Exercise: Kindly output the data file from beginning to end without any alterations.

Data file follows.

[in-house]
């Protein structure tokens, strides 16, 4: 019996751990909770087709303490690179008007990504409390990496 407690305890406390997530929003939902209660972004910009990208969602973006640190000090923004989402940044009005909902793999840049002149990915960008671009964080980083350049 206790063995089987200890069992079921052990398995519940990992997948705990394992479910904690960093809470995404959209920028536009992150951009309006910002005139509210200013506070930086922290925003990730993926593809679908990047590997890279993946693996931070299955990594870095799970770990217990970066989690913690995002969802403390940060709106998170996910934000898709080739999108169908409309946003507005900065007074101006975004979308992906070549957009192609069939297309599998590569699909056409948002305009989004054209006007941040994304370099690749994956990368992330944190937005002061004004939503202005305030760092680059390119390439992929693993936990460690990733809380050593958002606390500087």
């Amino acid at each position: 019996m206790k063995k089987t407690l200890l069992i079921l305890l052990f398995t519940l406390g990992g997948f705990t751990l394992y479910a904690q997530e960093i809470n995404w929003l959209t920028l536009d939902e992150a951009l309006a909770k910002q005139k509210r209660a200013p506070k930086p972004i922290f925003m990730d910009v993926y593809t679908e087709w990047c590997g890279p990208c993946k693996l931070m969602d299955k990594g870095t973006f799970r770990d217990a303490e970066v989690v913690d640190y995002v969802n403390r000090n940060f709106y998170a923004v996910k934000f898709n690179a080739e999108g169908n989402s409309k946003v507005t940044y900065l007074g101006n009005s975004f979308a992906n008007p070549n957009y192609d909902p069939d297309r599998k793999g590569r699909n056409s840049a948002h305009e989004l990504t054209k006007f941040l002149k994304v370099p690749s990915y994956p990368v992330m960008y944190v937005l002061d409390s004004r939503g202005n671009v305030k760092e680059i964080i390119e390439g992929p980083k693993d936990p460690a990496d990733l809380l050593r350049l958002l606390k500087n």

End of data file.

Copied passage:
[in-house]
């Protein structure tokens, strides 16, 4: 019996751990909770087709303490690179008007990504409390990496 407690305890406390997530929003939902209660972004910009990208969602973006640190000090923004989402940044009005909902793999840049002149990915960008671009964080980083350049 206790063995089987200890069992079921052990398995519940990992997948705990394992479910904690960093809470995404959209920028536009992150951009309006910002005139509210200013506070930086922290925003990730993926593809679908990047590997890279993946693996931070299955990594870095799970770990217990970066989690913690995002969802403390940060709106998170996910934000898709080739999108169908409309946003507005900065007074101006975004979308992906070549957009192609069939297309599998590569699909056409948002305009989004054209006007941040994304370099690749994956990368992330944190937005002061004004939503202005305030760092680059390119390439992929693993936990460690990733809380050593958002606390500087």
């Amino acid at each position: 019996m206790k063995k089987t407690l200890l069992i079921l305890l052990f398995t519940l406390g990992g997948f705990t751990l394992y479910a904690q997530e960093i809470n995404w929003l959209t920028l536009d939902e992150a951009l309006a909770k910002q005139k509210r209660a200013p506070k930086p972004i922290f925003m990730d910009v993926y593809t679908e087709w990047c590997g890279p990208c993946k693996l931070m969602d299955k990594g870095t973006f799970r770990d217990a303490e970066v989690v913690d640190y995002v969802n403390r000090n940060f709106y998170a923004v996910k934000f898709n690179a080739e999108g169908n989402s409309k946003v507005t940044y900065l007074g101006n009005s975004f979308a992906n008007p070549n957009y192609d909902p069939d297309r599998k793999g590569r699909n056409s840049a948002h305009e989004l990504t054209k006007f941040l002149k994304v370099p690749s990915y994956p990368v992330m960008y944190v937005l002061d409390s004004r939503g202005n671009v305030k760092e680059i964080i390119e390439g992929p980083k693993d936990p460690a990496d990733l809380l050593r350049l958002l606390k500087n």